One undeniable aspect of Scottie and Dennis is that they have many connections in the ski world, and everywhere in general. Today, thanks to a few of their many friends who they have kept in touch with, our team had two unique opportunities. After our incredible morning ski at the Olympic trails and an adventurous lunch of sandwiches, we headed to the Swix factory and headquarters only 10 minutes away. The building had just been redone and completed in 2015 so it was a new experience for everyone, including our coaches. Harald Bjerke, a longtime employee and friend of Dennis’s welcomed us to the elegant Swix factory and office building with a huge smile on his face. We oohed and aahed at the huge amounts of Swix products in the store as we walked in, but before we could take in too much, Harald led us upstairs to a large sunlit conference room for a special presentation. Swix had spoiled us with plates of food on the long table that we enjoyed as Harald explained the history of Swix and ski wax in general. He went chronologically from when wax was invented and people only used wooden skis, to when glide wax was invented and Bill Koch sparked the skate technique, to modern waxing technology.
The world of nordic waxing has evolved immensely over the years, getting more and more specialized and scientific. Lots of money is even put into research about how we can reduce the environmental and health hazards caused by waxing. Harald described how the hardness of wax has to match with the hardness of the snow for it to kick, and how the wax actually allows a ski to kick. He also included old US ski team pictures of the one and only Tim Caldwell who sat just down the table from us and laughed when he saw himself on the screen. The slideshow concluded and we left the room with much more waxing knowledge than we had when we walked in.
Harald led us down a wide hallway lined with spacious offices and then into a big warehouse where we could see thousands of Swix wax blocks being packaged and loaded and shipped. We walked through another door into a smaller room that smelled like our wax rooms at home x100. We saw a number of cylindrical containers and Harald told us that this was where all the wax was mixed and produced. There we were, looking in the single room where 51% of all the world’s wax is made. Every block of Swix wax that I have ever used came from this room, emphasizing the relatively small size of the ski world.
Most of the team stayed for the last ten minutes of the tour, but six of us had an incredible opportunity to meet with a man named Erik Stange, a Dartmouth grad student that Scottie has kept in contact with. His office was conveniently two minutes away from the Swix factory so Scottie drove us over to meet him. He led Tim, Keelan, Greta, Kennedy, Malcolm and I into his building, and we soon learned that the high glass ceilings and many windows were a result of legislation requiring natural light in every work space. We sat in a sunlit conference room with light wooden walls, and Erik introduced himself and told us about what he does for work. Over the course of an hour the six of us asked Erik questions and he answered them in detail. He explained the difference between American and Norwegian environmental policies and attitudes, as well as touching upon Norwegian politics.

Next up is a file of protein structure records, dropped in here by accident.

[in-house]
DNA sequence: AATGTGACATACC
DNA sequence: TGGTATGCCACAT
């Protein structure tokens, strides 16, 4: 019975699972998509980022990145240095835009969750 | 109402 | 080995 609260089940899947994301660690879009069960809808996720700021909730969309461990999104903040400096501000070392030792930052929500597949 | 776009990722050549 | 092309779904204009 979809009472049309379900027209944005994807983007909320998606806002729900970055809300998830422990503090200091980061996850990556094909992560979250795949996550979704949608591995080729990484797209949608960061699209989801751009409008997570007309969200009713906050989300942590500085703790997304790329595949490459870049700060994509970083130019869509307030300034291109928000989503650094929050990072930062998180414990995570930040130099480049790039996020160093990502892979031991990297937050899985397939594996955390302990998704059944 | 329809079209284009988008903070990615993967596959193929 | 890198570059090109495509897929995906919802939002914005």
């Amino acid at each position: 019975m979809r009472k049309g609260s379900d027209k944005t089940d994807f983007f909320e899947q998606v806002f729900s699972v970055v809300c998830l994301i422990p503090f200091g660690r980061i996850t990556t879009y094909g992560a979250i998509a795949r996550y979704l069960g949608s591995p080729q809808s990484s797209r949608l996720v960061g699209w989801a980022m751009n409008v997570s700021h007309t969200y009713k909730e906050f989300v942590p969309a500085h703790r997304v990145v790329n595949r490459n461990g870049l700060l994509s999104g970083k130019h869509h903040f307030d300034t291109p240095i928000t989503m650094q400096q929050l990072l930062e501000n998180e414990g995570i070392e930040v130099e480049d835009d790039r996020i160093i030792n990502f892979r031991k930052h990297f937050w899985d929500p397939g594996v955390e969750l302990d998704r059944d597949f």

Most of Norway’s electricity comes from hydropower because the country has so much snow runoff and dramatic terrain so lots of energy can be harnessed from dams. This means that the electricity is very cheap, but at the same time Norway produces huge amounts of oil and its oil sales have a hugely positive impact on the country’s economy. So even though Norway is known as very environmentally friendly, it ironically can be that way because of the income from oil. Gas prices here are incredibly high: 8 dollars per gallon. These high prices along with other incentives convince many people to buy electric cars or use public transportation. Composting is also much more involved here in Norway. Next to almost every trashcan you pass, there is a compost as well. Erik told us that you can compost most waste, like diapers, meats, and all other food scraps. The composting system is government run and is made back into soil which is then sold. Generally, Norway has figured out how to take better care of the earth than America, but the overarching takeaway from the meeting was that we have a lot more to do. We walked out of his building thanking him for sharing his knowledge with us and inspiring us to get involved. After a quick trip to the Swix shop (we got lots of extra blue socks) we headed home, tired after a long but fantastic day. Thank you to Harald and Erik for teaching us so much!